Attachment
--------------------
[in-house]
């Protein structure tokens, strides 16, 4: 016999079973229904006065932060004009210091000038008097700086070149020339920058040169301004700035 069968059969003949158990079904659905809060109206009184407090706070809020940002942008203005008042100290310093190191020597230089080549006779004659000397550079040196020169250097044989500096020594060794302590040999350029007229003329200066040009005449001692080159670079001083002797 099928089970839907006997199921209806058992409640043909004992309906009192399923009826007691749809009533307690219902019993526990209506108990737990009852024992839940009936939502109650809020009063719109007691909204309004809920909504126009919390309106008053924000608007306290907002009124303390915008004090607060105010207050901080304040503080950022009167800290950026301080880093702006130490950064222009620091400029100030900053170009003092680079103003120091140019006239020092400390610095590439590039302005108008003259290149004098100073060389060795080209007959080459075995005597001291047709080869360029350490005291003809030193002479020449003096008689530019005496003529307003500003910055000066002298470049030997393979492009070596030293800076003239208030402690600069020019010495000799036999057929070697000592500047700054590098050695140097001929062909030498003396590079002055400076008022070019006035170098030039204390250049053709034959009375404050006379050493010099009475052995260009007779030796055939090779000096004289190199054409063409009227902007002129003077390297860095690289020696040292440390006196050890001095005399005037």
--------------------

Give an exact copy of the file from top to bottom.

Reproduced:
[in-house]
């Protein structure tokens, strides 16, 4: 016999079973229904006065932060004009210091000038008097700086070149020339920058040169301004700035 069968059969003949158990079904659905809060109206009184407090706070809020940002942008203005008042100290310093190191020597230089080549006779004659000397550079040196020169250097044989500096020594060794302590040999350029007229003329200066040009005449001692080159670079001083002797 099928089970839907006997199921209806058992409640043909004992309906009192399923009826007691749809009533307690219902019993526990209506108990737990009852024992839940009936939502109650809020009063719109007691909204309004809920909504126009919390309106008053924000608007306290907002009124303390915008004090607060105010207050901080304040503080950022009167800290950026301080880093702006130490950064222009620091400029100030900053170009003092680079103003120091140019006239020092400390610095590439590039302005108008003259290149004098100073060389060795080209007959080459075995005597001291047709080869360029350490005291003809030193002479020449003096008689530019005496003529307003500003910055000066002298470049030997393979492009070596030293800076003239208030402690600069020019010495000799036999057929070697000592500047700054590098050695140097001929062909030498003396590079002055400076008022070019006035170098030039204390250049053709034959009375404050006379050493010099009475052995260009007779030796055939090779000096004289190199054409063409009227902007002129003077390297860095690289020696040292440390006196050890001095005399005037």